Though plasma donation has practically become a business exchange stateside, the concept of blood for money doesn’t sit well with many in the U.K. However, with young people increasingly opting out of blood donation and demand ballooning—especially as the U.K. preps for the Olympics and its 1.2 million expected tourists—Europeans are searching for ways to encourage blood and plasma donation; one thought: compensating donors with a paid half-day off work. (When blood and plasma donation is remunerated, the resulting supply isn’t as safe as when it’s donated voluntarily.)
There’s a shortage of blood in China, too, where Health Minister Chen Zhu donated plasma earlier this month in hopes that his fellow countrymen will follow suit. Only 87 of every 10,000 people on the Chinese mainland donate blood, compared with an average of 454 out of every 10,000 people in other developed countries.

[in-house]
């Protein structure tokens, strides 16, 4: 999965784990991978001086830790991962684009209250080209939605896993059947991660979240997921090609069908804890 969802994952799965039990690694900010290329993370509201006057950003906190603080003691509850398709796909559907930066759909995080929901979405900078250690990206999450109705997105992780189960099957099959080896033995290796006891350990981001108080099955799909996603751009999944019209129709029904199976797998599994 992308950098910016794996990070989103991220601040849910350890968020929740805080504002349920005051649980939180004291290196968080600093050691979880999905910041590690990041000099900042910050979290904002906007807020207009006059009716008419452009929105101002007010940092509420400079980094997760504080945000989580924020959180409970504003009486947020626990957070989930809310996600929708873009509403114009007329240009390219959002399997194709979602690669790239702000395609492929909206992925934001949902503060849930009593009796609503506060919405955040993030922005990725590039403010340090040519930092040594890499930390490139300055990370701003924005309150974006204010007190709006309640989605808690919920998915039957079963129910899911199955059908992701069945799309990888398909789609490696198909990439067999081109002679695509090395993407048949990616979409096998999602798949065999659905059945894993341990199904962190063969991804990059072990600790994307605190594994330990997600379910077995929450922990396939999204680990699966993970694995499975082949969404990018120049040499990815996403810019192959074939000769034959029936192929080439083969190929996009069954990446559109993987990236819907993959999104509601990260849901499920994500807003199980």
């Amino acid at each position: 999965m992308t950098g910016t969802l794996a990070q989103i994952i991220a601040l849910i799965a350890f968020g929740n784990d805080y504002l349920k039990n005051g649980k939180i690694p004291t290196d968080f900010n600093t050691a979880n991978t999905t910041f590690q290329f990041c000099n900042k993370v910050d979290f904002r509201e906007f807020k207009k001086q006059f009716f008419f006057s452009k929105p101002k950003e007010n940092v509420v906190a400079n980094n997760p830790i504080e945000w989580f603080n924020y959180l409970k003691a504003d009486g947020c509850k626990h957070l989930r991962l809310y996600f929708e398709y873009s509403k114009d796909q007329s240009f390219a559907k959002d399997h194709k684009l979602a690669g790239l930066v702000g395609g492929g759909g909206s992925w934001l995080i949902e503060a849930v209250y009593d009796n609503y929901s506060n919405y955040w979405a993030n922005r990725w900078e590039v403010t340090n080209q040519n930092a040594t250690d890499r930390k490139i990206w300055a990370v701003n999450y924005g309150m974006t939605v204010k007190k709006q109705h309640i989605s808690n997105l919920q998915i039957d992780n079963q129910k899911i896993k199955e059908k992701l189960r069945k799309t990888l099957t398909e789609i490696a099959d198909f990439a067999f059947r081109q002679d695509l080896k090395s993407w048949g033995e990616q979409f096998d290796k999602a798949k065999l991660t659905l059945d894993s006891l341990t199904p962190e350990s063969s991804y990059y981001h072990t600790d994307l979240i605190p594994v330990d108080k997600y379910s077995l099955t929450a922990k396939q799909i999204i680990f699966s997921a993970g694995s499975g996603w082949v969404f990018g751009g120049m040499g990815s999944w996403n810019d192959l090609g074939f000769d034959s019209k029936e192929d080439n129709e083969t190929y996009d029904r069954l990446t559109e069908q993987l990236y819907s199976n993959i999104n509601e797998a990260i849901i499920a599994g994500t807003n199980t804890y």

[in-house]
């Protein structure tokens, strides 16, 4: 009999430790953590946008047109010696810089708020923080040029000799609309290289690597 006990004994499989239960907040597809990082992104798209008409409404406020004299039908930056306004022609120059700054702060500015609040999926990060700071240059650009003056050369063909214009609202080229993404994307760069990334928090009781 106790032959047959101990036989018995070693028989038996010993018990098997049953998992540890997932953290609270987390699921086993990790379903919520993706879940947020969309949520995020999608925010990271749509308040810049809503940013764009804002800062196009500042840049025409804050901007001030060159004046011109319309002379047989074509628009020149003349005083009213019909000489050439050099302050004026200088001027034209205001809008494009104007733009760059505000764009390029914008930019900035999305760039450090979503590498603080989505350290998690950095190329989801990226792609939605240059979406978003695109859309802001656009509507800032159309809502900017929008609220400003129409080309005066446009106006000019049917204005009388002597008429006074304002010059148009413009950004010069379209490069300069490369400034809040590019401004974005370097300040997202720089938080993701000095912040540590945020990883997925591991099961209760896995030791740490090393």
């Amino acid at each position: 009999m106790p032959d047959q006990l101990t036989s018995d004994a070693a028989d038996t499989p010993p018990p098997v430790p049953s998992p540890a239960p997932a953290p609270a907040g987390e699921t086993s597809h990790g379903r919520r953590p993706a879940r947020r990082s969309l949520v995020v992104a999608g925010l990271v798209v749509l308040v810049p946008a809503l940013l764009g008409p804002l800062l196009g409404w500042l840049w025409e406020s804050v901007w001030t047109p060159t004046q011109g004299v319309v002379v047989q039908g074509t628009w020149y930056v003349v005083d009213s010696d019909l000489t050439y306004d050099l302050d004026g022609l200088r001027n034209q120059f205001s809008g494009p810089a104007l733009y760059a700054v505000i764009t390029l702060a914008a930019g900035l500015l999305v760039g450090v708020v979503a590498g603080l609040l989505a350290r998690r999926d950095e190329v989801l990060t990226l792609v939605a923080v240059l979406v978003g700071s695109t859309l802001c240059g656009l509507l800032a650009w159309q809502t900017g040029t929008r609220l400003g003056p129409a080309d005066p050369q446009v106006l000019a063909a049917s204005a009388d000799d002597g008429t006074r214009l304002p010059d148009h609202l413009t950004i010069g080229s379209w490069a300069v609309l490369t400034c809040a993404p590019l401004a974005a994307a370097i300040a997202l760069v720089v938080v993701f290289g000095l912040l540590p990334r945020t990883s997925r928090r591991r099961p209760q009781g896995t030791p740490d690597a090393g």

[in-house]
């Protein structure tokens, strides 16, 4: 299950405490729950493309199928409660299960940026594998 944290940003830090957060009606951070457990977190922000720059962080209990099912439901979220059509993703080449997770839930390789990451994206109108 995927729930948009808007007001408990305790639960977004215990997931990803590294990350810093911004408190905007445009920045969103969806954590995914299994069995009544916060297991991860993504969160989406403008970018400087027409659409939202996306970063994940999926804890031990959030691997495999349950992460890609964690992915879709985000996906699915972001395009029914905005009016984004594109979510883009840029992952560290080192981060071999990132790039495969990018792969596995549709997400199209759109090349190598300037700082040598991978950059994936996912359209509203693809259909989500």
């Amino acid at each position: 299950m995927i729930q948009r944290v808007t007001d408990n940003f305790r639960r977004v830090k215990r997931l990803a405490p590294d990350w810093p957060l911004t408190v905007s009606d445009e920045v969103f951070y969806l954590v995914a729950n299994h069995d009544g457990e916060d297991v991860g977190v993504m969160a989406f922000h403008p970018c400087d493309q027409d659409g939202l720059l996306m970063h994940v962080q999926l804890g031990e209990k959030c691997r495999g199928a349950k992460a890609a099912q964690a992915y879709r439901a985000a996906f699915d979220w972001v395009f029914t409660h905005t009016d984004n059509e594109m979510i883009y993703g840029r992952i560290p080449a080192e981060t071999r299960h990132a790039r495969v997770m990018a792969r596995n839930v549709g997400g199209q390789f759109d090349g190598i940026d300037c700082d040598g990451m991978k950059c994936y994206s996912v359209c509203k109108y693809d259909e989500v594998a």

How to motivate people to donate—outside of cold, hard cash? How about social media? Facebook recently called on its members to note their organ donation status on their Timelines. Imagine if organ donation were the next big thing on Facebook. And what other good works might the ginormous social media network embrace? Could social media get the sluggish blood-donation movement to start flowing again? Sounds like a healthcare marketing win just waiting to happen.
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